Apple

Apple and IBM release three apps for the Apple Watch

As part of their enterprise partnership, Apple and IBM have expanded their roster of custom-built apps to Apple's new wrist-computer. Here are the details.

Apple and IBM
Image: Apple

Over the past six months, Apple and IBM have released 22 industry-specific apps to grow usage of the iPhone and iPad in the enterprise. Last week, the two companies updated three of their apps with new Apple Watch versions.

The healthcare app Hospital RN allows nurses easy access to patient data. It uses iBeacons to identify patients by location and push notifications to alert nurses to patient requests, lab status, safety alerts, and more. The new companion Apple Watch app lets nurses view notifications right on their watch, so they can see urgent notifications more quickly.

Field Connect is an app to help field technicians from energy and utility companies work more efficiently. They can get updates on downed power lines and outages, hazards, crew member information, and severe weather. The Apple Watch app again allows users to get important alerts without needing to pull out their iPhone or iPad.

Finally, there's the Incident Aware app for public safety and law enforcement officials. This app gives a birds-eye view of scenes using GPS map data, the location of officers on an incident, and live video feeds. Live police records can be accessed, plus data about where and when other first responders will arrive. Like the others, this companion Apple Watch app allows users to receive push notifications on their wrist.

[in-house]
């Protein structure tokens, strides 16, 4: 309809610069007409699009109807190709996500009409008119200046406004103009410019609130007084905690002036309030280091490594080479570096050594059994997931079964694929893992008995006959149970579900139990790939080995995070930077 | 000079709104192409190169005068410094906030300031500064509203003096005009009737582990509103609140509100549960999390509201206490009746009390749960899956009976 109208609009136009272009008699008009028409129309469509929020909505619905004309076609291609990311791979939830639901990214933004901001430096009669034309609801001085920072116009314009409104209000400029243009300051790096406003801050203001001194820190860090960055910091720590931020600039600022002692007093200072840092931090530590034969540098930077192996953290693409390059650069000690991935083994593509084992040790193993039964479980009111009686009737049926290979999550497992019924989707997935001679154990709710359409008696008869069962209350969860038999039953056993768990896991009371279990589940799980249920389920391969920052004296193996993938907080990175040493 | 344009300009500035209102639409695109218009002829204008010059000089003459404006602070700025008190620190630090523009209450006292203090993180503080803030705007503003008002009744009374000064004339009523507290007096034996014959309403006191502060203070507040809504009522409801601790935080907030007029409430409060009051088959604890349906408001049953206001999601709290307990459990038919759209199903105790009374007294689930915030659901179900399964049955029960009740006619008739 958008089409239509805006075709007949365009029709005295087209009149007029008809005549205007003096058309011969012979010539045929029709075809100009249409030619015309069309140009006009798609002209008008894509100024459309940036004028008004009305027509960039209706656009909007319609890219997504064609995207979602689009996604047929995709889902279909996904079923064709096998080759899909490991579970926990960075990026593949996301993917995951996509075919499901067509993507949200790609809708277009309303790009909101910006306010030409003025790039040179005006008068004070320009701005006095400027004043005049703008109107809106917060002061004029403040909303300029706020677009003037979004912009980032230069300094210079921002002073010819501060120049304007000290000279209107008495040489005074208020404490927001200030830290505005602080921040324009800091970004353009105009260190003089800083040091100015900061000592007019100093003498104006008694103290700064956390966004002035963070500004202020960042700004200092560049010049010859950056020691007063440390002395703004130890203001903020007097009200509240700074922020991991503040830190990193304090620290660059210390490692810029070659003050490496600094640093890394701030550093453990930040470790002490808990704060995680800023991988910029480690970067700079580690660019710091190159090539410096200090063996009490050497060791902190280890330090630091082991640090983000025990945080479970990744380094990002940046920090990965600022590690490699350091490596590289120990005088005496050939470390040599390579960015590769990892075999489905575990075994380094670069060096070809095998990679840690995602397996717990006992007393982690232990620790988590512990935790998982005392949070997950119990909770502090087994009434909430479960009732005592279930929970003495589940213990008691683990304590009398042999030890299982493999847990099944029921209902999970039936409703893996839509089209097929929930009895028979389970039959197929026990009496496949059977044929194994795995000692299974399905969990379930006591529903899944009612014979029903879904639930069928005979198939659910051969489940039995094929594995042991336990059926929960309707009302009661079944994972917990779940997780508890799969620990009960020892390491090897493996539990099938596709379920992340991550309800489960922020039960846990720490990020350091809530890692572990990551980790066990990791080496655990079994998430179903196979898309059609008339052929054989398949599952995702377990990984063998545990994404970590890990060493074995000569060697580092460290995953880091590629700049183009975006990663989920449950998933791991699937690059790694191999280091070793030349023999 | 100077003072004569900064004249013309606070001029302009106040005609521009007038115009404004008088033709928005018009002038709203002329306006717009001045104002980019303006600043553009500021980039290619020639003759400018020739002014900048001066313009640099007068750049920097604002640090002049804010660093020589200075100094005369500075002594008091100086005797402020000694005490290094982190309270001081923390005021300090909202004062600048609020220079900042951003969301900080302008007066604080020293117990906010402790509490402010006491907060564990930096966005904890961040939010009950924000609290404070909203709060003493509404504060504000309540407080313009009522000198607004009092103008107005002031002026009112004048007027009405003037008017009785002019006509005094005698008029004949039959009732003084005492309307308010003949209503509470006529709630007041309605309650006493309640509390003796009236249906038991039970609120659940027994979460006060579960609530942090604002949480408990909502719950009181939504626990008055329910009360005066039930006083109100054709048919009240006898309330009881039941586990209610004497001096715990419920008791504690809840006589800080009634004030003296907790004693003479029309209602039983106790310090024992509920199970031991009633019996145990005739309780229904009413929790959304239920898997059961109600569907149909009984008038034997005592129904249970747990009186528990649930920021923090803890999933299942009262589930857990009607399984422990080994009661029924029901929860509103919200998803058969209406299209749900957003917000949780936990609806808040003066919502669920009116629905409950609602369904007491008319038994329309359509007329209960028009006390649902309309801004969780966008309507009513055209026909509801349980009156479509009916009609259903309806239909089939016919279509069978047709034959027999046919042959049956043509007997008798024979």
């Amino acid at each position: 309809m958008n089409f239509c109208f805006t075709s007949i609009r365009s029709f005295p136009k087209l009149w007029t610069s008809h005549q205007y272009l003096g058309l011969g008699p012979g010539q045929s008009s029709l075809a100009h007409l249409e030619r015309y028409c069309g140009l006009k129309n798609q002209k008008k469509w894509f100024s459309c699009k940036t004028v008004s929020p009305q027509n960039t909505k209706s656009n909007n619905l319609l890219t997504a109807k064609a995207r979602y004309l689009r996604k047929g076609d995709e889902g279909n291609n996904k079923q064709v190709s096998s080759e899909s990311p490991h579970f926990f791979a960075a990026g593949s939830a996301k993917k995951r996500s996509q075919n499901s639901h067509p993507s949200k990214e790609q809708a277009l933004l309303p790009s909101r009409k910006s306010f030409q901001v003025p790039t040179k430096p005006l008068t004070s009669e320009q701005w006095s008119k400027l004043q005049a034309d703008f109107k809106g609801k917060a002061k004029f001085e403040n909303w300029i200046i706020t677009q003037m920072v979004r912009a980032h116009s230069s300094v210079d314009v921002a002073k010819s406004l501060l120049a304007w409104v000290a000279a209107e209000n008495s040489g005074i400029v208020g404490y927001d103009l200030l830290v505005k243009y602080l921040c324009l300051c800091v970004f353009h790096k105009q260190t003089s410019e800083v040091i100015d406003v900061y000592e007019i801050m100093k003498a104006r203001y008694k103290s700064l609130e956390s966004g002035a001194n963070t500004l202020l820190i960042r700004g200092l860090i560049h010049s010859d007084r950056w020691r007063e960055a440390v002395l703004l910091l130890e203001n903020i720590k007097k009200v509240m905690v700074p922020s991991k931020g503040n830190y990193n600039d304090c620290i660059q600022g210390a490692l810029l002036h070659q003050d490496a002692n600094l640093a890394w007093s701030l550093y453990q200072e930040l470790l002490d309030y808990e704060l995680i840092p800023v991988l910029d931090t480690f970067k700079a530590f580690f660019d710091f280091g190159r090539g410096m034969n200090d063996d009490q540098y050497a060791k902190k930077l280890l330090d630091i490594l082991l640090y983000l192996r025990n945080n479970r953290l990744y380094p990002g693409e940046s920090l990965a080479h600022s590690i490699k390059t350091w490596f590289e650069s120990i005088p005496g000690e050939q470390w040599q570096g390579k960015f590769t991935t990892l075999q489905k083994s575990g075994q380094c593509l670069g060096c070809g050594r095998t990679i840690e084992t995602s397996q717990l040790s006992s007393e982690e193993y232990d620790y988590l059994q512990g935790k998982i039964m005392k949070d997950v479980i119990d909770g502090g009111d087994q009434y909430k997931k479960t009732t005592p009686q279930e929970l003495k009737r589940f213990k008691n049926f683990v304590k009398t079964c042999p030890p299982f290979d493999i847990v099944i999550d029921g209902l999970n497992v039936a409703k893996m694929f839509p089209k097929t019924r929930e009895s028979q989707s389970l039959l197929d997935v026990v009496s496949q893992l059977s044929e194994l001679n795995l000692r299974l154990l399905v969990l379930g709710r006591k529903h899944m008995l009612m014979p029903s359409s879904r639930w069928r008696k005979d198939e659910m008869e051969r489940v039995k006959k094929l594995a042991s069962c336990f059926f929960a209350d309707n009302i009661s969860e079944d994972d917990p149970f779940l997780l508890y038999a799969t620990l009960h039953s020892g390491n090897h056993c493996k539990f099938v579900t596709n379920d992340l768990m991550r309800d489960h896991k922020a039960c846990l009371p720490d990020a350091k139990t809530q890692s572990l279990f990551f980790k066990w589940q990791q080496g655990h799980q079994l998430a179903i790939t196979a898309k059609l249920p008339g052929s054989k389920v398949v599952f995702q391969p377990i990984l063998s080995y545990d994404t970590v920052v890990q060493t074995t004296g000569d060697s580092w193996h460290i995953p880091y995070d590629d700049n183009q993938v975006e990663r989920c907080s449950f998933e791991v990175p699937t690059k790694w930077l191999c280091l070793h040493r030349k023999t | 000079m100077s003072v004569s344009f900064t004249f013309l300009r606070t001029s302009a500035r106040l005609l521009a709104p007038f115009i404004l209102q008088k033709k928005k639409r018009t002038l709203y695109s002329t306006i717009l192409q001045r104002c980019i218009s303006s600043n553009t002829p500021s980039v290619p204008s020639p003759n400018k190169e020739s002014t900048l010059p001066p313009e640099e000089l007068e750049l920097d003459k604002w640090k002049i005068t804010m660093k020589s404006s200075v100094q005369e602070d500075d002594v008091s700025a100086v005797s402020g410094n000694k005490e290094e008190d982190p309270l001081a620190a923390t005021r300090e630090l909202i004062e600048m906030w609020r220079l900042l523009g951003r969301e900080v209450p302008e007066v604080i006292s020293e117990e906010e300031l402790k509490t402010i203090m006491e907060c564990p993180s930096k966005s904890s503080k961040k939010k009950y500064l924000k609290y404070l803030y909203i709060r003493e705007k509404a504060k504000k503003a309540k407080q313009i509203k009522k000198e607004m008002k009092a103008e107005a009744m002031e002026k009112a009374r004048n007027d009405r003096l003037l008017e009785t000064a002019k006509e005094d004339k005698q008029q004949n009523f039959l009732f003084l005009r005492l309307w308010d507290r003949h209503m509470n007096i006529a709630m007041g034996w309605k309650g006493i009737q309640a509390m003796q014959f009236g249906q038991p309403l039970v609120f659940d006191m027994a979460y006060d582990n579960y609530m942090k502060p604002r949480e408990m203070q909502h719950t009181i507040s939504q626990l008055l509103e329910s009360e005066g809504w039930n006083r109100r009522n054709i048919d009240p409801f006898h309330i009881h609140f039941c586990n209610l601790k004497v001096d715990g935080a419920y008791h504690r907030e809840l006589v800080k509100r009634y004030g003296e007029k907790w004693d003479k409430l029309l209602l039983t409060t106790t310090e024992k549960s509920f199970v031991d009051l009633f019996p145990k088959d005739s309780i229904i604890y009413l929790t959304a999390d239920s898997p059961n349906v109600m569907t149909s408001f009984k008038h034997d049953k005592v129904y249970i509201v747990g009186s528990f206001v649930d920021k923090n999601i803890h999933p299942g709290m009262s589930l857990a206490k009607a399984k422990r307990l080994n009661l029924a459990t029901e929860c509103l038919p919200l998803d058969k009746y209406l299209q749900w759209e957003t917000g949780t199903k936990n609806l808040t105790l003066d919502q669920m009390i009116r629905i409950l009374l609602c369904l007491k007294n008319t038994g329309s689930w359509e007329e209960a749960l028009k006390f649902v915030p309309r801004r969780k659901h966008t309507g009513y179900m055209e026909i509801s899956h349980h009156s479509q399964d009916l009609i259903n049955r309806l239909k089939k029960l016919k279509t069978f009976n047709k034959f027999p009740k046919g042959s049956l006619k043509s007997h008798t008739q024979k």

To be honest, many of the third-party Apple Watch apps haven't been very good. This can largely be blamed on the fact that many developers were required to ship their apps without actually having used the Apple Watch. Some attempt to do too much, while others don't provide enough functionality.

The best apps, like the ones released by Apple and IBM, focus on providing urgent notifications direct to the wrist, without the need to pull out a phone. These three industries—law enforcement, nursing, and field technicians for power companies—are obvious candidates for such a useful feature, so it's easy to see why Apple and IBM chose to outfit them with Apple Watch support.

This is a big change from most of the marketing materials for the Apple Watch, which focus on consumer uses of the watch, like working out, receiving text messages, and getting directions.

A number of other Apple and IBM apps have potential for the Apple Watch, and it's likely that we'll see more enterprise watch apps going forward. With 22 apps launched so far, Apple and IBM have promised to deliver 78 more by the end of 2015.

How much traction do you think the Apple Watch will gain in the enterprise? Let us know your thoughts in the discussion thread below.

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About Jordan Golson

Jordan Golson is an Apple Columnist for TechRepublic. He also writes about technology and automobiles for WIRED and MacRumors. He has worked for Apple Retail twice and has been writing about technology since 2007.

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